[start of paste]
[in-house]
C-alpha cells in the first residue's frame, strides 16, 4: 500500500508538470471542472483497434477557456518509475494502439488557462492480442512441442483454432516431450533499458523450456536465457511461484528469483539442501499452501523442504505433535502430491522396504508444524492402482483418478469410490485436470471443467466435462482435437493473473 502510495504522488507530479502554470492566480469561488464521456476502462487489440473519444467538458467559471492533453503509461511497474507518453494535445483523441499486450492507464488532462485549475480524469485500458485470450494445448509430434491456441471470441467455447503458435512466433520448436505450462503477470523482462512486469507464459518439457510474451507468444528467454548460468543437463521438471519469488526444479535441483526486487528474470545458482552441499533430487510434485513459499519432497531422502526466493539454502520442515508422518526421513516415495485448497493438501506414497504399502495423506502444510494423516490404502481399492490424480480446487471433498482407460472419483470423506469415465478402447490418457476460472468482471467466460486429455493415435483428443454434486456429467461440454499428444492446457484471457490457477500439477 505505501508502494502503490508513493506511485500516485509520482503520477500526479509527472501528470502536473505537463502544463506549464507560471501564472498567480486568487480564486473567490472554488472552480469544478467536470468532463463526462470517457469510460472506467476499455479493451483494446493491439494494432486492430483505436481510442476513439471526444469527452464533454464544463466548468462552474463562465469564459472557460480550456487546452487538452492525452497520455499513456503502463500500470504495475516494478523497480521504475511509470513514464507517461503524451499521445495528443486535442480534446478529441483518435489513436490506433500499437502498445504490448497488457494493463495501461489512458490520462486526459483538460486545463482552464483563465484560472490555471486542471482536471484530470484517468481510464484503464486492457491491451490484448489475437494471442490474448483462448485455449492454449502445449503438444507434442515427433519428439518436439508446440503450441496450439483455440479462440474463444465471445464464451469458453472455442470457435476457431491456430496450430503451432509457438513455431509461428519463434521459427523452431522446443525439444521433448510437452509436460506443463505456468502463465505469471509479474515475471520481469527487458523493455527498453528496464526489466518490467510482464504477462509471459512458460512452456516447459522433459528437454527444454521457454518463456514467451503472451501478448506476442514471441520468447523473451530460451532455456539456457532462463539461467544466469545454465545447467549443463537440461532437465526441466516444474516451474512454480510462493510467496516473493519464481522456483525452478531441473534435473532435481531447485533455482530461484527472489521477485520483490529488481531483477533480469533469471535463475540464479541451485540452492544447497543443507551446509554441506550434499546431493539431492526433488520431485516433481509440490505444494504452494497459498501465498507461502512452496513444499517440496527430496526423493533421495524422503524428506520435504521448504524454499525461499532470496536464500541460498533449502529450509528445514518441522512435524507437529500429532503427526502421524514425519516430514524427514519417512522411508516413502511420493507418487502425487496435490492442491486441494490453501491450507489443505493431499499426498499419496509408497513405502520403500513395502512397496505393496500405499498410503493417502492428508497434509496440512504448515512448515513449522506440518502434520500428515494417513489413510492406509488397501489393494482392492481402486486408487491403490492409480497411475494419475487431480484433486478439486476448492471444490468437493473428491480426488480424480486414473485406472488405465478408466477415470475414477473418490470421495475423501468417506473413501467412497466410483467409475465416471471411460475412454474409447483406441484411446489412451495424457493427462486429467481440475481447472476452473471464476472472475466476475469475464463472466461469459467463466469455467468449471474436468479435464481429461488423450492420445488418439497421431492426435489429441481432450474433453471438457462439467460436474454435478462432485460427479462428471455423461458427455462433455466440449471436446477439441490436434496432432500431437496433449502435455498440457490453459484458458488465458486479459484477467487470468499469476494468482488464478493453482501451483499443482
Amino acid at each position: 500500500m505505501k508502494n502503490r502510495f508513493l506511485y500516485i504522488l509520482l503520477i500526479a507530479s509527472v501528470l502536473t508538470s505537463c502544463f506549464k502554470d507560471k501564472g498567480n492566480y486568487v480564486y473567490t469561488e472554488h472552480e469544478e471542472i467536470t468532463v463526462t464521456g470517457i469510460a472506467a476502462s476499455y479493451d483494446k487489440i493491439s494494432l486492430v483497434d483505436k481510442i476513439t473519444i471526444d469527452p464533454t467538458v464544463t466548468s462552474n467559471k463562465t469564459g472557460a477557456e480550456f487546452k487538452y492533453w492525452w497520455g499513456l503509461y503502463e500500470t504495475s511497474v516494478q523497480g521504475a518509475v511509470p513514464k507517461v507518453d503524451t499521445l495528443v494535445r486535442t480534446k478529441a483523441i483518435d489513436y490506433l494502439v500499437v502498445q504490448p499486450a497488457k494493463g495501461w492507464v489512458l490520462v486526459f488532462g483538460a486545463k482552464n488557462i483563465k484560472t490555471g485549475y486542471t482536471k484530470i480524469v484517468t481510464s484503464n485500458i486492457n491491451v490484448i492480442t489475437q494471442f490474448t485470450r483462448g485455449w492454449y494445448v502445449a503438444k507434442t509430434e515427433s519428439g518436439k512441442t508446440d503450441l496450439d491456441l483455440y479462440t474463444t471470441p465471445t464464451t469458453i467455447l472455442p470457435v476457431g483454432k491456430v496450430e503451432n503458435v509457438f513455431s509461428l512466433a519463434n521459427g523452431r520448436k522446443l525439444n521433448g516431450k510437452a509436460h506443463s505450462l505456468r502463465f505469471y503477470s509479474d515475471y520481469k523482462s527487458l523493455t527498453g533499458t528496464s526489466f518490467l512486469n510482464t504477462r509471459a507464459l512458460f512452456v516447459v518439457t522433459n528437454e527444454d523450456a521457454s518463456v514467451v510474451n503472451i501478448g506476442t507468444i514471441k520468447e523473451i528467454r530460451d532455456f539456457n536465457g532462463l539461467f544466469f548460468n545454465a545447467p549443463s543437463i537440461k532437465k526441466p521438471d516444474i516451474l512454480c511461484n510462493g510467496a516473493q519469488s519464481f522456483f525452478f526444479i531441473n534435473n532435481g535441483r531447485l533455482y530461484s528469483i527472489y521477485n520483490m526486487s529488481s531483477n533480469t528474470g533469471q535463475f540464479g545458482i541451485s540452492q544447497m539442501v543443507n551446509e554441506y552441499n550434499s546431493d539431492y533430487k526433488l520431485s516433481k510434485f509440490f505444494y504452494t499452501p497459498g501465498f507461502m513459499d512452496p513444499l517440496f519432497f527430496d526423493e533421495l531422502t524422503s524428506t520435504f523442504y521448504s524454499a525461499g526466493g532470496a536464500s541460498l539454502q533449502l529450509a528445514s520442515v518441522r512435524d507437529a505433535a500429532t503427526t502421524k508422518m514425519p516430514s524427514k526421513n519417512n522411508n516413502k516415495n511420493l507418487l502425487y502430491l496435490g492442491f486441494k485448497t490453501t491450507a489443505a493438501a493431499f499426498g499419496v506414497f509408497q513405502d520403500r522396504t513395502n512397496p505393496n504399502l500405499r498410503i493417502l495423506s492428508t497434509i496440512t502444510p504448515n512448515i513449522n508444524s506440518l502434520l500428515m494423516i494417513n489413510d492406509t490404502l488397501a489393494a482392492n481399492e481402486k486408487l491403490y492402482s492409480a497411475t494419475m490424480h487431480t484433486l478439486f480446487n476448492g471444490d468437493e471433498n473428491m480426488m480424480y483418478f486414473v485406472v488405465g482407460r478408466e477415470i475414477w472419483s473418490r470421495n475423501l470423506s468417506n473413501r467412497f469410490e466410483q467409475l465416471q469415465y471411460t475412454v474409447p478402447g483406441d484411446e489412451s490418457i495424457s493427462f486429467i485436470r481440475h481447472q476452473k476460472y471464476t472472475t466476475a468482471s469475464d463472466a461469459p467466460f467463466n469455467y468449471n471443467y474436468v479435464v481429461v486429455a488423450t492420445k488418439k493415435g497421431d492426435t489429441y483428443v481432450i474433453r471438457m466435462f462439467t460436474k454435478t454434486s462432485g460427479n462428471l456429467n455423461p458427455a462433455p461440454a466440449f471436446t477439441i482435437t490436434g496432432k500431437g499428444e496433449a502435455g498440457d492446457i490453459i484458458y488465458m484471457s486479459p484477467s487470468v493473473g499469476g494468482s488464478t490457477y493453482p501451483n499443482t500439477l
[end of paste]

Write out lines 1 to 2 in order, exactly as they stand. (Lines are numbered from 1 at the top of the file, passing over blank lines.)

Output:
[in-house]
C-alpha cells in the first residue's frame, strides 16, 4: 500500500508538470471542472483497434477557456518509475494502439488557462492480442512441442483454432516431450533499458523450456536465457511461484528469483539442501499452501523442504505433535502430491522396504508444524492402482483418478469410490485436470471443467466435462482435437493473473 502510495504522488507530479502554470492566480469561488464521456476502462487489440473519444467538458467559471492533453503509461511497474507518453494535445483523441499486450492507464488532462485549475480524469485500458485470450494445448509430434491456441471470441467455447503458435512466433520448436505450462503477470523482462512486469507464459518439457510474451507468444528467454548460468543437463521438471519469488526444479535441483526486487528474470545458482552441499533430487510434485513459499519432497531422502526466493539454502520442515508422518526421513516415495485448497493438501506414497504399502495423506502444510494423516490404502481399492490424480480446487471433498482407460472419483470423506469415465478402447490418457476460472468482471467466460486429455493415435483428443454434486456429467461440454499428444492446457484471457490457477500439477 505505501508502494502503490508513493506511485500516485509520482503520477500526479509527472501528470502536473505537463502544463506549464507560471501564472498567480486568487480564486473567490472554488472552480469544478467536470468532463463526462470517457469510460472506467476499455479493451483494446493491439494494432486492430483505436481510442476513439471526444469527452464533454464544463466548468462552474463562465469564459472557460480550456487546452487538452492525452497520455499513456503502463500500470504495475516494478523497480521504475511509470513514464507517461503524451499521445495528443486535442480534446478529441483518435489513436490506433500499437502498445504490448497488457494493463495501461489512458490520462486526459483538460486545463482552464483563465484560472490555471486542471482536471484530470484517468481510464484503464486492457491491451490484448489475437494471442490474448483462448485455449492454449502445449503438444507434442515427433519428439518436439508446440503450441496450439483455440479462440474463444465471445464464451469458453472455442470457435476457431491456430496450430503451432509457438513455431509461428519463434521459427523452431522446443525439444521433448510437452509436460506443463505456468502463465505469471509479474515475471520481469527487458523493455527498453528496464526489466518490467510482464504477462509471459512458460512452456516447459522433459528437454527444454521457454518463456514467451503472451501478448506476442514471441520468447523473451530460451532455456539456457532462463539461467544466469545454465545447467549443463537440461532437465526441466516444474516451474512454480510462493510467496516473493519464481522456483525452478531441473534435473532435481531447485533455482530461484527472489521477485520483490529488481531483477533480469533469471535463475540464479541451485540452492544447497543443507551446509554441506550434499546431493539431492526433488520431485516433481509440490505444494504452494497459498501465498507461502512452496513444499517440496527430496526423493533421495524422503524428506520435504521448504524454499525461499532470496536464500541460498533449502529450509528445514518441522512435524507437529500429532503427526502421524514425519516430514524427514519417512522411508516413502511420493507418487502425487496435490492442491486441494490453501491450507489443505493431499499426498499419496509408497513405502520403500513395502512397496505393496500405499498410503493417502492428508497434509496440512504448515512448515513449522506440518502434520500428515494417513489413510492406509488397501489393494482392492481402486486408487491403490492409480497411475494419475487431480484433486478439486476448492471444490468437493473428491480426488480424480486414473485406472488405465478408466477415470475414477473418490470421495475423501468417506473413501467412497466410483467409475465416471471411460475412454474409447483406441484411446489412451495424457493427462486429467481440475481447472476452473471464476472472475466476475469475464463472466461469459467463466469455467468449471474436468479435464481429461488423450492420445488418439497421431492426435489429441481432450474433453471438457462439467460436474454435478462432485460427479462428471455423461458427455462433455466440449471436446477439441490436434496432432500431437496433449502435455498440457490453459484458458488465458486479459484477467487470468499469476494468482488464478493453482501451483499443482